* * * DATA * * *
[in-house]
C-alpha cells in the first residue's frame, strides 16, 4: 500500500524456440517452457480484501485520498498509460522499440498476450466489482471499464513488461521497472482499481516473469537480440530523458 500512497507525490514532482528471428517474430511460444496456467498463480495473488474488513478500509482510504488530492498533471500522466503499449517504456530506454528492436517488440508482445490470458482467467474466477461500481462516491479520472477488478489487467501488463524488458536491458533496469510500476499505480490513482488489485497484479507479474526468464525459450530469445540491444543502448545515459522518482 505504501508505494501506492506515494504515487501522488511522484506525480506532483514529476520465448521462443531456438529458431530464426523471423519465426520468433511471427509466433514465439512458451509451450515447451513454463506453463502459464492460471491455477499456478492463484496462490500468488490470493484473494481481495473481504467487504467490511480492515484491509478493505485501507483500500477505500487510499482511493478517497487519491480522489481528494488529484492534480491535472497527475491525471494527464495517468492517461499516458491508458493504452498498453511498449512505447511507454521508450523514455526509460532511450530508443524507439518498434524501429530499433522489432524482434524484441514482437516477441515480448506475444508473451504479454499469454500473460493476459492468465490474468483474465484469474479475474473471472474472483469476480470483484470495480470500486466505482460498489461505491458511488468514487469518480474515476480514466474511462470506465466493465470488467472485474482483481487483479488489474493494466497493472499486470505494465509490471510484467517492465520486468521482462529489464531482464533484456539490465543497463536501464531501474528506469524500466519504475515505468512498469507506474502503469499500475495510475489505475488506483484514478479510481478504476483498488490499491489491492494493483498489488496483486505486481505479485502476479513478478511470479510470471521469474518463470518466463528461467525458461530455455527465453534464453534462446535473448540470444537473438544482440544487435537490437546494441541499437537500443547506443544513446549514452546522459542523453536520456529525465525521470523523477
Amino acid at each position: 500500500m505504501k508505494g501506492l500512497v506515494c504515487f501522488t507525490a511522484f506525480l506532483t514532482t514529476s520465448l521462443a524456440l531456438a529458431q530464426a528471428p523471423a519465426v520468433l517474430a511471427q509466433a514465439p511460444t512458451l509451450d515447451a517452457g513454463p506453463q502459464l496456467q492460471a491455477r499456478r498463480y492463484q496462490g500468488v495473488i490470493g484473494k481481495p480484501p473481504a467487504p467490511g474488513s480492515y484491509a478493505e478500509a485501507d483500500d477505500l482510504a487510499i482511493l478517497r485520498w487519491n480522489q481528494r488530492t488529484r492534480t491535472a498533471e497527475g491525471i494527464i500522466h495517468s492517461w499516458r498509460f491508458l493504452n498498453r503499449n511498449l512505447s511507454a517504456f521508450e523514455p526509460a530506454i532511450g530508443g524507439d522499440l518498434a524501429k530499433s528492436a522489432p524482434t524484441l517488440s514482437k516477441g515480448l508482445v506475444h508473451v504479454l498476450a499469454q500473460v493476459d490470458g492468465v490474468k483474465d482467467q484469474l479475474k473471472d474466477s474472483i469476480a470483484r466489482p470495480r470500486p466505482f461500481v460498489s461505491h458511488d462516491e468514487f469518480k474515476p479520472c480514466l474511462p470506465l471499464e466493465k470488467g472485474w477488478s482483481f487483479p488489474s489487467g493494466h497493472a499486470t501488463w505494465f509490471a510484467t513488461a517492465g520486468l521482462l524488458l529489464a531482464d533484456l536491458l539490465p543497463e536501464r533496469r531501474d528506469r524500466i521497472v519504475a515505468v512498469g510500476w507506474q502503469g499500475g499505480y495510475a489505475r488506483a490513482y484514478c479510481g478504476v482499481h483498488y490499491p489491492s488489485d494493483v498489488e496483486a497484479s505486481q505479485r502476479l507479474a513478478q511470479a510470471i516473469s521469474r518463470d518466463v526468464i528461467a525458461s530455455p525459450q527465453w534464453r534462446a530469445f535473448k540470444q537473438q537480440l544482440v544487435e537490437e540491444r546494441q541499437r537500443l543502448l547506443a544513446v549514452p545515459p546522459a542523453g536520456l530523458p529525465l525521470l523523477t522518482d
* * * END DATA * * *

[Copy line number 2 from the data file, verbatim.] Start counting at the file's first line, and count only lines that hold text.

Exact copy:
C-alpha cells in the first residue's frame, strides 16, 4: 500500500524456440517452457480484501485520498498509460522499440498476450466489482471499464513488461521497472482499481516473469537480440530523458 500512497507525490514532482528471428517474430511460444496456467498463480495473488474488513478500509482510504488530492498533471500522466503499449517504456530506454528492436517488440508482445490470458482467467474466477461500481462516491479520472477488478489487467501488463524488458536491458533496469510500476499505480490513482488489485497484479507479474526468464525459450530469445540491444543502448545515459522518482 505504501508505494501506492506515494504515487501522488511522484506525480506532483514529476520465448521462443531456438529458431530464426523471423519465426520468433511471427509466433514465439512458451509451450515447451513454463506453463502459464492460471491455477499456478492463484496462490500468488490470493484473494481481495473481504467487504467490511480492515484491509478493505485501507483500500477505500487510499482511493478517497487519491480522489481528494488529484492534480491535472497527475491525471494527464495517468492517461499516458491508458493504452498498453511498449512505447511507454521508450523514455526509460532511450530508443524507439518498434524501429530499433522489432524482434524484441514482437516477441515480448506475444508473451504479454499469454500473460493476459492468465490474468483474465484469474479475474473471472474472483469476480470483484470495480470500486466505482460498489461505491458511488468514487469518480474515476480514466474511462470506465466493465470488467472485474482483481487483479488489474493494466497493472499486470505494465509490471510484467517492465520486468521482462529489464531482464533484456539490465543497463536501464531501474528506469524500466519504475515505468512498469507506474502503469499500475495510475489505475488506483484514478479510481478504476483498488490499491489491492494493483498489488496483486505486481505479485502476479513478478511470479510470471521469474518463470518466463528461467525458461530455455527465453534464453534462446535473448540470444537473438544482440544487435537490437546494441541499437537500443547506443544513446549514452546522459542523453536520456529525465525521470523523477